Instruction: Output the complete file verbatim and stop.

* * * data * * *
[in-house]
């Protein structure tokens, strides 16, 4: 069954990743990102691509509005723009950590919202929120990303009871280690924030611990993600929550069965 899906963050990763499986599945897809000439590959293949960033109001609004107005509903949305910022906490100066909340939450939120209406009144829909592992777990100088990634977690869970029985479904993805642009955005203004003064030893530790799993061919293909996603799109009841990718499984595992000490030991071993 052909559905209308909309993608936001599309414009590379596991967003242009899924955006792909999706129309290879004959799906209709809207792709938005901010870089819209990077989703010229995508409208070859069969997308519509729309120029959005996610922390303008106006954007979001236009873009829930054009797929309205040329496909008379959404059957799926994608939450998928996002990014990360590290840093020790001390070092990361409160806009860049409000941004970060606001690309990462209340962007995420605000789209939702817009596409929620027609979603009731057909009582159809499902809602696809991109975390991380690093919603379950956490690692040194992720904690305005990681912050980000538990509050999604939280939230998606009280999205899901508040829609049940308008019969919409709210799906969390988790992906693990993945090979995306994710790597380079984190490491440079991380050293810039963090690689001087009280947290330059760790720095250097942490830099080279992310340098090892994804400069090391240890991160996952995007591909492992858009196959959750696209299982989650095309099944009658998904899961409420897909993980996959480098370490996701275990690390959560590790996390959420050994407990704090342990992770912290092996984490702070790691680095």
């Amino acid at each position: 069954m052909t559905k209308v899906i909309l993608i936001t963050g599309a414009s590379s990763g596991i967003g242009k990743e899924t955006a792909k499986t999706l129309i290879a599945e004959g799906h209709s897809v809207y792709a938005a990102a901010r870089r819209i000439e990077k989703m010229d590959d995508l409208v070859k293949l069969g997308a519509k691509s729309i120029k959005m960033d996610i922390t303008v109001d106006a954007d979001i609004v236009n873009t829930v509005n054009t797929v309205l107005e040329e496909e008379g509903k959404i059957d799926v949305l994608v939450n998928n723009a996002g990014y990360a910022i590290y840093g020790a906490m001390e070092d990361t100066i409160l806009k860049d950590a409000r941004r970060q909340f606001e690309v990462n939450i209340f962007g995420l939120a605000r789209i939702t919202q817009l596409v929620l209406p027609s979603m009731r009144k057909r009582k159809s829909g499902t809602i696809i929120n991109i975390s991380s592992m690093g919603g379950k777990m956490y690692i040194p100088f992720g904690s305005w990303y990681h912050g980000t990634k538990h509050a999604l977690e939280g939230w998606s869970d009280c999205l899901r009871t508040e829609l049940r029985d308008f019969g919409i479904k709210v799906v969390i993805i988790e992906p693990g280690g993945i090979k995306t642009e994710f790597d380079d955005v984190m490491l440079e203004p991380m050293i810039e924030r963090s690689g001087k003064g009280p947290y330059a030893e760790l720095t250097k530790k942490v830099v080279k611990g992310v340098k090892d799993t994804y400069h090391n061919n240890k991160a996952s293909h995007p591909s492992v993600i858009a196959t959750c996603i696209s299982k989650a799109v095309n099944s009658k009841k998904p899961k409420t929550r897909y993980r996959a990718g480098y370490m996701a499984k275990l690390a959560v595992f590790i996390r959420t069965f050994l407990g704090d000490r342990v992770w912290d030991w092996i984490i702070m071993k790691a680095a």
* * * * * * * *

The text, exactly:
[in-house]
């Protein structure tokens, strides 16, 4: 069954990743990102691509509005723009950590919202929120990303009871280690924030611990993600929550069965 899906963050990763499986599945897809000439590959293949960033109001609004107005509903949305910022906490100066909340939450939120209406009144829909592992777990100088990634977690869970029985479904993805642009955005203004003064030893530790799993061919293909996603799109009841990718499984595992000490030991071993 052909559905209308909309993608936001599309414009590379596991967003242009899924955006792909999706129309290879004959799906209709809207792709938005901010870089819209990077989703010229995508409208070859069969997308519509729309120029959005996610922390303008106006954007979001236009873009829930054009797929309205040329496909008379959404059957799926994608939450998928996002990014990360590290840093020790001390070092990361409160806009860049409000941004970060606001690309990462209340962007995420605000789209939702817009596409929620027609979603009731057909009582159809499902809602696809991109975390991380690093919603379950956490690692040194992720904690305005990681912050980000538990509050999604939280939230998606009280999205899901508040829609049940308008019969919409709210799906969390988790992906693990993945090979995306994710790597380079984190490491440079991380050293810039963090690689001087009280947290330059760790720095250097942490830099080279992310340098090892994804400069090391240890991160996952995007591909492992858009196959959750696209299982989650095309099944009658998904899961409420897909993980996959480098370490996701275990690390959560590790996390959420050994407990704090342990992770912290092996984490702070790691680095």
């Amino acid at each position: 069954m052909t559905k209308v899906i909309l993608i936001t963050g599309a414009s590379s990763g596991i967003g242009k990743e899924t955006a792909k499986t999706l129309i290879a599945e004959g799906h209709s897809v809207y792709a938005a990102a901010r870089r819209i000439e990077k989703m010229d590959d995508l409208v070859k293949l069969g997308a519509k691509s729309i120029k959005m960033d996610i922390t303008v109001d106006a954007d979001i609004v236009n873009t829930v509005n054009t797929v309205l107005e040329e496909e008379g509903k959404i059957d799926v949305l994608v939450n998928n723009a996002g990014y990360a910022i590290y840093g020790a906490m001390e070092d990361t100066i409160l806009k860049d950590a409000r941004r970060q909340f606001e690309v990462n939450i209340f962007g995420l939120a605000r789209i939702t919202q817009l596409v929620l209406p027609s979603m009731r009144k057909r009582k159809s829909g499902t809602i696809i929120n991109i975390s991380s592992m690093g919603g379950k777990m956490y690692i040194p100088f992720g904690s305005w990303y990681h912050g980000t990634k538990h509050a999604l977690e939280g939230w998606s869970d009280c999205l899901r009871t508040e829609l049940r029985d308008f019969g919409i479904k709210v799906v969390i993805i988790e992906p693990g280690g993945i090979k995306t642009e994710f790597d380079d955005v984190m490491l440079e203004p991380m050293i810039e924030r963090s690689g001087k003064g009280p947290y330059a030893e760790l720095t250097k530790k942490v830099v080279k611990g992310v340098k090892d799993t994804y400069h090391n061919n240890k991160a996952s293909h995007p591909s492992v993600i858009a196959t959750c996603i696209s299982k989650a799109v095309n099944s009658k009841k998904p899961k409420t929550r897909y993980r996959a990718g480098y370490m996701a499984k275990l690390a959560v595992f590790i996390r959420t069965f050994l407990g704090d000490r342990v992770w912290d030991w092996i984490i702070m071993k790691a680095a």